During the charging conference, the court informed the parties that it intended to "briefly marshal the contentions of the parties" with respect to evidence that corroborated or disproved Mr. Delgado's identification. (Tr./2 at 350). The court noted that it intended to tell the jury that the identification of the Page 16 defendant was corroborated by (1) the defendant's admission that he was present in the park and heard five shots and (2) the fact that Mr. Delgado identified the petitioner in a lineup two days after the incident. (Tr. at 350-51). The court also noted that it would inform the jury of Mr. Bonilla's contention that he was mistakenly identified. (Tr. at 351). In response to the court's plan, Mr. Bonilla's attorney requested "to the extent possible" that "the Court . . . make [the marshaling] very, very brief and not dwell on it." (Tr. at 352).

  When charging the jury, the trial court stated:

[T]he People have offered . . . evidence they contend serves to establish that the defendant is the actual perpetrator. (1) The People contend that the statement by the defendant that he was in the area at the time of the shooting and heard shots fired tends to support the identification of Mr. Delgado. (2) That the testimony of Mr. Delgado that he saw the defendant in the park two days after the shooting tends to corroborate the testimony of Mr. Delgado. And (3) There was a lineup conducted in which Mr. Delgado identified the defendant. The People contend that these circumstances — I will not give you all of them because you heard a lot of arguments. I am not going over them in detail, I am giving you the major contentions of the party. There are others, you consider all of them that you heard.
The defendant contends that Mr. Delgado was mistaken when he identified the defendant. And that the defense contends that the description given by Mr. Delgado was incomplete and insufficient. Those are the general contentions of the parties. Not all of them, as I say, there were other arguments that were advanced to you that you may rely on or reject or evaluate because you are the judges. But those are the general contentions.
(Tr./2 at 460-61). The defense attorney did not object to the charge after the court presented it to the jury. Page 17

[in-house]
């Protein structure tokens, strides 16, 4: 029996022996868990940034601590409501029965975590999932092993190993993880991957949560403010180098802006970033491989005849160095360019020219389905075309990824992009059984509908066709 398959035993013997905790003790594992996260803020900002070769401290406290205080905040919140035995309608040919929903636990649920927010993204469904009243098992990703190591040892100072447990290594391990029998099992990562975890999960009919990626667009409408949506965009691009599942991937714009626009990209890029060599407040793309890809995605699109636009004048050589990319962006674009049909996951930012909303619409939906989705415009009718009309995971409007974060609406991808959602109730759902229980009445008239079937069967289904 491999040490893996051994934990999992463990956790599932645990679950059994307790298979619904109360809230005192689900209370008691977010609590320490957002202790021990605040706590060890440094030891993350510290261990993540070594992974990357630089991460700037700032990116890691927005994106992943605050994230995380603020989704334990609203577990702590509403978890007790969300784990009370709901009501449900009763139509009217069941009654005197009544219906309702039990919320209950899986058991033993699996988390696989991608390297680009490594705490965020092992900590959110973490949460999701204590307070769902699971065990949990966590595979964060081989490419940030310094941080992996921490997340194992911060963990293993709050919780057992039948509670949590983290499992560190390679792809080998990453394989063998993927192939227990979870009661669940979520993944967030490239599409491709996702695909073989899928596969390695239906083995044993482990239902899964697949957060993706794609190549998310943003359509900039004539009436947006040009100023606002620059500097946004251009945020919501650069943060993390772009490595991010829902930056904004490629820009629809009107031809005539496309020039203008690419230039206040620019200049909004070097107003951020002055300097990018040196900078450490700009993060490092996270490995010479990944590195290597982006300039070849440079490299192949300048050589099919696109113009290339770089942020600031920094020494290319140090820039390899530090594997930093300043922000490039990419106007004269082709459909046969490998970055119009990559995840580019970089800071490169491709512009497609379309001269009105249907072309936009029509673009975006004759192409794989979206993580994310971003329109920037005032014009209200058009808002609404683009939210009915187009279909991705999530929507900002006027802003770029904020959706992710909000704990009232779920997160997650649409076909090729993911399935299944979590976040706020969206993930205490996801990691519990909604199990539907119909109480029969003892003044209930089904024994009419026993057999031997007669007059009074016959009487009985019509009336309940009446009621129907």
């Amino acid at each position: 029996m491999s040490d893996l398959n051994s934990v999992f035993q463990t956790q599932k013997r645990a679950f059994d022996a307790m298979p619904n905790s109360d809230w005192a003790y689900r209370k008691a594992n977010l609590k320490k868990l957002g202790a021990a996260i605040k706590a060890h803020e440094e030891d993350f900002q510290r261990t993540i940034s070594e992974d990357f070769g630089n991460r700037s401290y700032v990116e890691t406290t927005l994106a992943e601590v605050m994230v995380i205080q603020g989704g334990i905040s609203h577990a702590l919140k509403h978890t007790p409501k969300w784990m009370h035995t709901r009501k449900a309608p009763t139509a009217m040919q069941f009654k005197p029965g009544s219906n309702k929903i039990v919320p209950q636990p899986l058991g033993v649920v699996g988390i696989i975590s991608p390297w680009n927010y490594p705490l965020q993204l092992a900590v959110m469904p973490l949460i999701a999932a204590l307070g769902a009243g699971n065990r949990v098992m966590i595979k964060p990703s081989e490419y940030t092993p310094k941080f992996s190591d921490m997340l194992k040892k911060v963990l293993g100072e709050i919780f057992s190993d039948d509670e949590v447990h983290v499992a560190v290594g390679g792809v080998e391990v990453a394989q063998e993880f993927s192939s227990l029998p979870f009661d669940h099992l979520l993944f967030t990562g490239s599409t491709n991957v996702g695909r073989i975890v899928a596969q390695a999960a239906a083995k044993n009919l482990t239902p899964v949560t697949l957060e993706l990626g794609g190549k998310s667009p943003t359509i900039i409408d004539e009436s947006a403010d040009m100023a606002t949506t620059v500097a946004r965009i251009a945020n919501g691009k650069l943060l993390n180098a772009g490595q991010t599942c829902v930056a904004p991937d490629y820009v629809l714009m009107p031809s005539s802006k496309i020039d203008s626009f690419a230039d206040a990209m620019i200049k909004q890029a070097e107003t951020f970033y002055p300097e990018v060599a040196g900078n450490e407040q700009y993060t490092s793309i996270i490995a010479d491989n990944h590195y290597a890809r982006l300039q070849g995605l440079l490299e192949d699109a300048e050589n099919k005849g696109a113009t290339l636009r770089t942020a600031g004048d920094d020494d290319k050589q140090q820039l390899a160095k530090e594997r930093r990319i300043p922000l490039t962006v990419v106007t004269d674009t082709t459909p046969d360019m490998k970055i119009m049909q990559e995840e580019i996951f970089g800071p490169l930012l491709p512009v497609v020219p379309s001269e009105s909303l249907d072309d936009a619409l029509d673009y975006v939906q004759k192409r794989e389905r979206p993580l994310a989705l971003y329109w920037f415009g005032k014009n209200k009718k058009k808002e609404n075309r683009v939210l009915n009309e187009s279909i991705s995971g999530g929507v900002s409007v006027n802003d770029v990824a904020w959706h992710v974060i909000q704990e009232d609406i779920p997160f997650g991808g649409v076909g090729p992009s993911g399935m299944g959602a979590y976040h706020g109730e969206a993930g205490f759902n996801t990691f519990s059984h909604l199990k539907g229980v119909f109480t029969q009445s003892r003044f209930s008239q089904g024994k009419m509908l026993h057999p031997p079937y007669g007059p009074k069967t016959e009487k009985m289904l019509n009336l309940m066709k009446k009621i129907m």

In his brief to the Appellate Division, the petitioner argued that the court's marshaling of the evidence in its jury instruction deprived him of a fair trial. (Def. App. Br. at 16-19). In response, the state argued that this claim was unpreserved because, at trial, the petitioner's attorney failed to object to the court's charge on those grounds. (Respondent's Brief to Appellate Division, attached as Exh. 2 to Weisel Aff., at 16).

  The Appellate Division found that Mr. Bonilla's "complaint about the court's marshaling of the evidence is inconsistent with his express request at trial." Bonilla, 251 A.D.2d at 165, 673 N.Y.S.2d at 910. Although this statement "set forth the factual predicate for a finding of procedural default, it never actually stated that the issue was not preserved." Jones, 229 F.3d at 118; cf. Velazquez v. Murray, No. 02 Civ. 2564, 2002 WL 1788022, at *8 (S.D.N.Y. Aug. 2, 2002) (finding that an independent and adequate state court ground existed where the Appellate Division "explicitly stated that it found [the petitioner's] claims to be unpreserved").*fn5 Accordingly, the respondent's argument that Mr. Bonilla's marshaling claim is procedurally barred is without merit. Page 18

  2. The Merits

  A court's decision to marshal evidence in a jury charge only deprives a defendant of a fair trial if the charge "so infected the entire trial that the resulting conviction violates due process." Henderson v. Kibbe, 431 U.S. 145, 154 (1977); Reese v. Greiner, No. 97 Civ. 5622, 2003 WL 21459577, at *3 (S.D.N.Y. June 23, 2003).